On entering the drawing room Stepan Arkadyevich apologized, explaining that he had been detained by that Prince who was always the scapegoat for all his absences and unpunctualities, and in one moment he had made all the guests acquainted with each other, and, bringing together Alexei Alexandrovich and Sergei Koznishev, had started them on a discussion of the Russification of Poland, into which they immediately plunged with Pestsov. Slapping Turovtsin on the shoulder, he whispered something comic in his ear, and set him down by his wife and the old Prince. Then he told Kitty she was looking very pretty that evening, and presented Shcherbatsky to Karenin. In a moment he had so kneaded together the social dough that the drawing room became very lively, and there was a merry buzz of voices. Konstantin Levin was the only person who had not arrived. But this was so much the better, as, going into the dining room, Stepan Arkadyevich found to his horror that the port and sherry had been procured from Depre, and not from Leve, and, directing that the coachman should be sent off as speedily as possible to Leve's he started back to the drawing room.

In the dining room he was met by Konstantin Levin.

`I'm not late?'

`You can never help being late!' said Stepan Arkadyevich, taking his arm.

`Have you a lot of people? Who's here?' asked Levin, unable to help blushing, as he knocked the snow off his cap with his glove.

`All our own set. Kitty's here. Come along, I'll introduce you to Karenin.'

Stepan Arkadyevich, for all his liberal views, was well aware that to meet Karenin was sure to be felt a flattering distinction, and so treated his best friends to this honor. But at that instant Konstantin Levin was not in a condition to feel all the gratification of making such an acquaintance. He had not seen Kitty since that memorable evening when he met Vronsky - not counting, that is, the moment when he had had a glimpse of her on the highroad. He had known at the bottom of his heart that he would see her here today. But, to keep his thoughts free, he had tried to persuade himself that he did not know it. Now when he heard that she was here, he was suddenly conscious of such delight, and at the same time of such dread, that his breath failed him and he could not utter what he wanted to say.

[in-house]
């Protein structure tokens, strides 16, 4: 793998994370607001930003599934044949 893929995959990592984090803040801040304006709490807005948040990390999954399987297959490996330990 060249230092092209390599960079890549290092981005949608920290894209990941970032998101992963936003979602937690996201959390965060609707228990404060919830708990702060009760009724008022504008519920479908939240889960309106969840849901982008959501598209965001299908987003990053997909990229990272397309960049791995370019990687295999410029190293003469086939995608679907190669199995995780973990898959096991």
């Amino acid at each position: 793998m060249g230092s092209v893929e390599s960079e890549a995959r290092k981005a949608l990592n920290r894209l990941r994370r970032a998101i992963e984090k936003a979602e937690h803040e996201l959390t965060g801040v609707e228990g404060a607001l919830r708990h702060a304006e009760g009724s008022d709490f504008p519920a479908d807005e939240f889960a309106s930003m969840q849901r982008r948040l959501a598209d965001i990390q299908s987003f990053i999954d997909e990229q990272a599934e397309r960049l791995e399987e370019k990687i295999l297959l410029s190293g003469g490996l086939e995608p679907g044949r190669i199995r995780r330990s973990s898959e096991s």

`What is she like, what is she like? As she used to be, or as she was in the carriage? What if Darya Alexandrovna told the truth? Why shouldn't it be the truth?' he thought.

`Oh, please, introduce me to Karenin,' he brought out with an effort, and with a desperately determined step he walked into the drawing room and beheld her.

She was not the same as she used to be, nor was she as she had been in the carriage; she was quite different.

She was scared, shy, shamefaced, and because of all this, still more charming. She saw him the very instant he walked into the room. She had been expecting him. She was delighted, and so confused at her own delight that there was a moment, the moment when he went up to her sister and glanced again at her, when she, and he, and Dolly, who saw it all, thought she would break down and begin to cry. She crimsoned, turned white, crimsoned again, and grew faint, waiting with quivering lips for him to come to her.